I’ve taken different trainings ranging from; Ashtanga and Iyengar based ones, to Forrest Yoga. My own personal practice is Ashtanga, which is influencing my teaching more and more. My belief is that a yoga instructor’s responsibility is to guide the student on their path to becoming a peaceful warrior.

Can I do yoga while menstruating?
There are many opinions about this. In some disciplines, women don’t practice at all. Others say your practice should be limited to cooling postures such as gentle forward bends and hip openers. Keep in mind many older texts were written only by males. Inversions can stop the flow for some women and cause cramping. I’ve found it all depends on your body and its response. Going up in a headstand for five minutes is not a good idea. Thirty seconds might be fine for you. There are many women who swear by their practice during their flow because it prevents cramping.

What should I wear to class?
Comfortable clothing that doesn’t restrict your breathing or body movements. Clothing where the instructor can see your alignment is preferred. Layers are also good because certain postures will crank up the prana and can make you quite warm.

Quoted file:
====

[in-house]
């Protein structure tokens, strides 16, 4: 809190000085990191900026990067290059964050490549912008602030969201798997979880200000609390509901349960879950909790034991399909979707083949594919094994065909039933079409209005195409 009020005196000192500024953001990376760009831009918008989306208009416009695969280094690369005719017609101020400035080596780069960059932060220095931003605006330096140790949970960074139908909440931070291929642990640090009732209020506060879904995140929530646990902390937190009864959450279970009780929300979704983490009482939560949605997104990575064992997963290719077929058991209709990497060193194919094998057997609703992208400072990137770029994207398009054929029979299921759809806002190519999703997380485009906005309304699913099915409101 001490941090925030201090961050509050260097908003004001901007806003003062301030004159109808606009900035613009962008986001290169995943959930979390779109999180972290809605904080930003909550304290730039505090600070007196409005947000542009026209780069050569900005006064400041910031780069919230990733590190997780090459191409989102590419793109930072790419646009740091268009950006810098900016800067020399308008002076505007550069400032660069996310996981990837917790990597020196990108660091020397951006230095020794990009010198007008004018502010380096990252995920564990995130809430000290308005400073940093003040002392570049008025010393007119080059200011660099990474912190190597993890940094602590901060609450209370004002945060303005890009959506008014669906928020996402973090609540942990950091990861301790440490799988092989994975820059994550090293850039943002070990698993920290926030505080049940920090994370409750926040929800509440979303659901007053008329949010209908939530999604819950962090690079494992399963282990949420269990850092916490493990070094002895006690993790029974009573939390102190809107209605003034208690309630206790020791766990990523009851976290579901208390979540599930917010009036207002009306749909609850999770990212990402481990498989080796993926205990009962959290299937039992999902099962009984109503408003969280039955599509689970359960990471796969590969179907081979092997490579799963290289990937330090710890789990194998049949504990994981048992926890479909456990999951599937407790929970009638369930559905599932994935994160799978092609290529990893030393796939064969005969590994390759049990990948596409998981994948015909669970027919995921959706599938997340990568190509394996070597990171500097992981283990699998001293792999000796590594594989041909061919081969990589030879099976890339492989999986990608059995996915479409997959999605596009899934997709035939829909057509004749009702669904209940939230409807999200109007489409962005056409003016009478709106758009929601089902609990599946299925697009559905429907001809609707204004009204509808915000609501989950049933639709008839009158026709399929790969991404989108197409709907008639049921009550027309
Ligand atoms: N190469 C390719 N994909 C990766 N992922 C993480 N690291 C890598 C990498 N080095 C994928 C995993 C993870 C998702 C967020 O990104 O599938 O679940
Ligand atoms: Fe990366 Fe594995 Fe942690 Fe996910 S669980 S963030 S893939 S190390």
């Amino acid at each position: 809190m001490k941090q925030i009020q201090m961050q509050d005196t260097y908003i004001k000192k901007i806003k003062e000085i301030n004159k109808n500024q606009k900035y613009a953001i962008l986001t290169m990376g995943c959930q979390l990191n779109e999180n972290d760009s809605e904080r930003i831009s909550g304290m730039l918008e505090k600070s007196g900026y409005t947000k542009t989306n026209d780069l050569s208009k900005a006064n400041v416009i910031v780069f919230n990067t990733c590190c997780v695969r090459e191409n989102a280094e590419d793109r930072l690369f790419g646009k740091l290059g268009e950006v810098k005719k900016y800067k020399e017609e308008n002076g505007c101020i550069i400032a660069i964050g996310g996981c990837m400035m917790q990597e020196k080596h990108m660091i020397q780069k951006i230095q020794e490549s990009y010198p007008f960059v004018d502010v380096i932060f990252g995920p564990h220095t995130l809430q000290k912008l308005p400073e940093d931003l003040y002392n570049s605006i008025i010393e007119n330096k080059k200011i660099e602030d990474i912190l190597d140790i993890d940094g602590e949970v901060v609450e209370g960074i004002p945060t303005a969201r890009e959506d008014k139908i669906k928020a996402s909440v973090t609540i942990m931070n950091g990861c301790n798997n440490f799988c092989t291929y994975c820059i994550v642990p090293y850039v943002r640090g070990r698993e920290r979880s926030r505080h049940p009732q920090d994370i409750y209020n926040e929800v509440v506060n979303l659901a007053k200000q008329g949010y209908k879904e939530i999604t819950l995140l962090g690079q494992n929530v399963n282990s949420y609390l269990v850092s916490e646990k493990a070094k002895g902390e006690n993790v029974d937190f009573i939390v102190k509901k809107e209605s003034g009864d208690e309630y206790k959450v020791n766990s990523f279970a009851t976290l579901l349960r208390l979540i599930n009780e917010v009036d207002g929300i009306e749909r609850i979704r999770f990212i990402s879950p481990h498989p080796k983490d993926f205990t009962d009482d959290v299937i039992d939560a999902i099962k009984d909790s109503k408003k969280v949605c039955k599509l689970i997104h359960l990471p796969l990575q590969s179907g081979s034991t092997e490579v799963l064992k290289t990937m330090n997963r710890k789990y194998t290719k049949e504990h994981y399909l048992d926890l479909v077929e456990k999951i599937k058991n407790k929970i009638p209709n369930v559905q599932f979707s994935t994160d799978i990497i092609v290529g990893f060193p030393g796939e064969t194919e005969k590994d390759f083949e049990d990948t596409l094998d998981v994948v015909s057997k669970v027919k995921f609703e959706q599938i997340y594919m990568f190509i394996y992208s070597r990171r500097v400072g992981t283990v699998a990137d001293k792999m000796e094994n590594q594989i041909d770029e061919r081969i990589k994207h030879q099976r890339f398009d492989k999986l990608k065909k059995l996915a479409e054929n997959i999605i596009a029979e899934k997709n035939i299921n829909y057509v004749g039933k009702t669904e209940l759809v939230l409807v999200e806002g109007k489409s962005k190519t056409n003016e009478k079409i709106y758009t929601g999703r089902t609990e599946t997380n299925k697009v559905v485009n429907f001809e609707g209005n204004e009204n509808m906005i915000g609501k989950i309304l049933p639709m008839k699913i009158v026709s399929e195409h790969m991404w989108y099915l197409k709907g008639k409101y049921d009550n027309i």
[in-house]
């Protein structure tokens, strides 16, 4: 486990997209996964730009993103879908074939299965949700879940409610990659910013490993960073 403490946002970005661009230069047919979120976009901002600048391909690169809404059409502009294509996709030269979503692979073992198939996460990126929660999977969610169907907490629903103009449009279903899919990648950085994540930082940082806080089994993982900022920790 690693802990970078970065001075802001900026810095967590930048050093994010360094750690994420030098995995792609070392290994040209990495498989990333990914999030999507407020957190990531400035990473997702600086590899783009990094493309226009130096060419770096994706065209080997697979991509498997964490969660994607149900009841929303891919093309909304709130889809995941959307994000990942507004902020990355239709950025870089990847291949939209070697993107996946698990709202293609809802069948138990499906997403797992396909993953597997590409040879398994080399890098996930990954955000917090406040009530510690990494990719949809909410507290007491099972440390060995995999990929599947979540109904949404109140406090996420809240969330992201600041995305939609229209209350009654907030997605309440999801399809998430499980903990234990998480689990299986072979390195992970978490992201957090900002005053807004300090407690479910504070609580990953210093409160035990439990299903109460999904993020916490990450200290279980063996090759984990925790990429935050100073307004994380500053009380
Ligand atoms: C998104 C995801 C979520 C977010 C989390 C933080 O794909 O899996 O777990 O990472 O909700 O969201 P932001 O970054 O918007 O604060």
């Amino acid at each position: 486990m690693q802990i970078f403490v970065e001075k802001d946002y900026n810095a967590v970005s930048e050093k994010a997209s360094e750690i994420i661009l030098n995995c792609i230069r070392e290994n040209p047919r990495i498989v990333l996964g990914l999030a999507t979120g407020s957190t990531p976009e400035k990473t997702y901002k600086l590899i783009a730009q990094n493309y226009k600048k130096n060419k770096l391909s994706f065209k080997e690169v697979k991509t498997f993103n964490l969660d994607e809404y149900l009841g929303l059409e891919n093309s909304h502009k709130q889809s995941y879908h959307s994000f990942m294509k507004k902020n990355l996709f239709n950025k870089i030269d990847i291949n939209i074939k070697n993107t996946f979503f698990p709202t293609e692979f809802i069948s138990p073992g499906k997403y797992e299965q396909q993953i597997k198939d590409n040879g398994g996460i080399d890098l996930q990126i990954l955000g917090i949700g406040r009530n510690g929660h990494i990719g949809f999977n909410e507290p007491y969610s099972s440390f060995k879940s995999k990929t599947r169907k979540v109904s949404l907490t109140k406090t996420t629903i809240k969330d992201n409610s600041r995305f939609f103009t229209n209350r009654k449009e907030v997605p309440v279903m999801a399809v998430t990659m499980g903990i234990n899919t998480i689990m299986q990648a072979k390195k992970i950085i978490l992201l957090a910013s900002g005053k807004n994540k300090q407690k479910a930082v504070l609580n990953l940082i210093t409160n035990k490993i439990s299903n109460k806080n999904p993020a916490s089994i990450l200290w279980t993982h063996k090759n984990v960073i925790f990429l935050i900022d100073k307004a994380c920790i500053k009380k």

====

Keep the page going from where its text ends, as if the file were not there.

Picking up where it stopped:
Bare feet are essential for a safe yoga experience. Bare feet grip the floor and yoga mat more effectively.

Do I need to bring anything to class?
A water bottle and an open attitude to learn are wonderful things to bring. Bring your own mat, all other props are supplied- blankets, blocks and straps.

Can you suggest a good yoga DVD?
There are hundreds on the market now, all different levels and styles of yoga. We’re obviously partial to ours! You can order the PRANANDA Hip Opening Yoga DVD on this website (see homepage). There are three levels to grow with your practice. Stay tuned for our next DVD (Chair Yoga and Gentle Yoga), in 2018. You can also go to your local library and check out many yoga DVDs.

Where can I buy yoga props?
Sporting goods and health food stores carry most yoga props: mats, blocks, blankets and straps. Otherwise, there are some amazing deals on line if you search ‘yoga props’.  My own personal opinions about yoga mats are: 1) When first starting out, buy a cheap one.  They work just fine.  The mid-price ranged yoga mats are not any better than the $6-$15 ones. You can recycle worn out mats by cutting them and making food placemats for your pets or donating them to an animal shelter.  Dogs and cats love lying on them.  2) As you progress in your practice, if you are going to be practicing daily or a few times a week, then jump up to the $60-$100 range mat.  In this price range, only buy the ones with a life-time warranty.

Why don’t you play music during class?
Yoga is about focusing inward. ‘Am I aligned?’  ‘Deepen my breath.’  ‘Let go of those thoughts from work.’  Music has a tendency to pull our focus outward.  There are enough distractions throughout our daily lives pulling for our attention.  The 60-75 minutes in a yoga class is about you, your mat, and your practice; that is your world during that precious time.  Give yourself that.